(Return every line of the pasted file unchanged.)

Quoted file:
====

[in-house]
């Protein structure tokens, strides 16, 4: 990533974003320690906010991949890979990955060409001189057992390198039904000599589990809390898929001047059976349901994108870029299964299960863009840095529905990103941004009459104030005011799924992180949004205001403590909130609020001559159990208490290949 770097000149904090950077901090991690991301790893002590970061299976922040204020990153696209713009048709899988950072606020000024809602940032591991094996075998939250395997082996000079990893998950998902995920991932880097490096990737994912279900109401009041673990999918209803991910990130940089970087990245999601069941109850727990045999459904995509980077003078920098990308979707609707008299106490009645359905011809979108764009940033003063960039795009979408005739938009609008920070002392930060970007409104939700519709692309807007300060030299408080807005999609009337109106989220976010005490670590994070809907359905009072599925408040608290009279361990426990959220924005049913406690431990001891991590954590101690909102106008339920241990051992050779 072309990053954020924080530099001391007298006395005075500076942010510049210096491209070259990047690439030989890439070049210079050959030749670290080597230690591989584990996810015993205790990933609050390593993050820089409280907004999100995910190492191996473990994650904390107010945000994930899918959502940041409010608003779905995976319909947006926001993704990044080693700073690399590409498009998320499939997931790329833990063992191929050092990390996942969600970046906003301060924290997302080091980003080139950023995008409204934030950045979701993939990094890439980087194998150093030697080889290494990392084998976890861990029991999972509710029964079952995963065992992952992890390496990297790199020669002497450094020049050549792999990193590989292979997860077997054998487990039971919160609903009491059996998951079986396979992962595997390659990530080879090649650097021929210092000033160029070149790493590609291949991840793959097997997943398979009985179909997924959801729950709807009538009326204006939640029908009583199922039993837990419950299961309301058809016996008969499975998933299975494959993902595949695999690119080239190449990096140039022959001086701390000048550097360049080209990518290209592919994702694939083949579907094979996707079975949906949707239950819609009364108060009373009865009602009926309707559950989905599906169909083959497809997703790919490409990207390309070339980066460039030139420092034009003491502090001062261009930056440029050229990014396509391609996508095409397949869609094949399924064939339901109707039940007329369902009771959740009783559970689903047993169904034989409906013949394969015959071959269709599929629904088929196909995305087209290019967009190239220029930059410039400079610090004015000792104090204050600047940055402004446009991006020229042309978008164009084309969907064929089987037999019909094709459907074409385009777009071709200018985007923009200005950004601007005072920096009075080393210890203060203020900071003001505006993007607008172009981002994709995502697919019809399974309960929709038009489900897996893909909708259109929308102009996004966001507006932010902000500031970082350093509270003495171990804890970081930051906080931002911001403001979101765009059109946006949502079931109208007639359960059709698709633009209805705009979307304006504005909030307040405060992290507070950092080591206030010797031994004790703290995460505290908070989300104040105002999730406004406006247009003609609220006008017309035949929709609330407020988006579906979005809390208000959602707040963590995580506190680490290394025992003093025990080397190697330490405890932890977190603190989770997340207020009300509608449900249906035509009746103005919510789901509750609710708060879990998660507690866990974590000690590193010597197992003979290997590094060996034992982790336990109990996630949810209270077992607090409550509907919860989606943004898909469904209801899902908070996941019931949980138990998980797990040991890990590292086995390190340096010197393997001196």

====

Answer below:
[in-house]
């Protein structure tokens, strides 16, 4: 990533974003320690906010991949890979990955060409001189057992390198039904000599589990809390898929001047059976349901994108870029299964299960863009840095529905990103941004009459104030005011799924992180949004205001403590909130609020001559159990208490290949 770097000149904090950077901090991690991301790893002590970061299976922040204020990153696209713009048709899988950072606020000024809602940032591991094996075998939250395997082996000079990893998950998902995920991932880097490096990737994912279900109401009041673990999918209803991910990130940089970087990245999601069941109850727990045999459904995509980077003078920098990308979707609707008299106490009645359905011809979108764009940033003063960039795009979408005739938009609008920070002392930060970007409104939700519709692309807007300060030299408080807005999609009337109106989220976010005490670590994070809907359905009072599925408040608290009279361990426990959220924005049913406690431990001891991590954590101690909102106008339920241990051992050779 072309990053954020924080530099001391007298006395005075500076942010510049210096491209070259990047690439030989890439070049210079050959030749670290080597230690591989584990996810015993205790990933609050390593993050820089409280907004999100995910190492191996473990994650904390107010945000994930899918959502940041409010608003779905995976319909947006926001993704990044080693700073690399590409498009998320499939997931790329833990063992191929050092990390996942969600970046906003301060924290997302080091980003080139950023995008409204934030950045979701993939990094890439980087194998150093030697080889290494990392084998976890861990029991999972509710029964079952995963065992992952992890390496990297790199020669002497450094020049050549792999990193590989292979997860077997054998487990039971919160609903009491059996998951079986396979992962595997390659990530080879090649650097021929210092000033160029070149790493590609291949991840793959097997997943398979009985179909997924959801729950709807009538009326204006939640029908009583199922039993837990419950299961309301058809016996008969499975998933299975494959993902595949695999690119080239190449990096140039022959001086701390000048550097360049080209990518290209592919994702694939083949579907094979996707079975949906949707239950819609009364108060009373009865009602009926309707559950989905599906169909083959497809997703790919490409990207390309070339980066460039030139420092034009003491502090001062261009930056440029050229990014396509391609996508095409397949869609094949399924064939339901109707039940007329369902009771959740009783559970689903047993169904034989409906013949394969015959071959269709599929629904088929196909995305087209290019967009190239220029930059410039400079610090004015000792104090204050600047940055402004446009991006020229042309978008164009084309969907064929089987037999019909094709459907074409385009777009071709200018985007923009200005950004601007005072920096009075080393210890203060203020900071003001505006993007607008172009981002994709995502697919019809399974309960929709038009489900897996893909909708259109929308102009996004966001507006932010902000500031970082350093509270003495171990804890970081930051906080931002911001403001979101765009059109946006949502079931109208007639359960059709698709633009209805705009979307304006504005909030307040405060992290507070950092080591206030010797031994004790703290995460505290908070989300104040105002999730406004406006247009003609609220006008017309035949929709609330407020988006579906979005809390208000959602707040963590995580506190680490290394025992003093025990080397190697330490405890932890977190603190989770997340207020009300509608449900249906035509009746103005919510789901509750609710708060879990998660507690866990974590000690590193010597197992003979290997590094060996034992982790336990109990996630949810209270077992607090409550509907919860989606943004898909469904209801899902908070996941019931949980138990998980797990040991890990590292086995390190340096010197393997001196």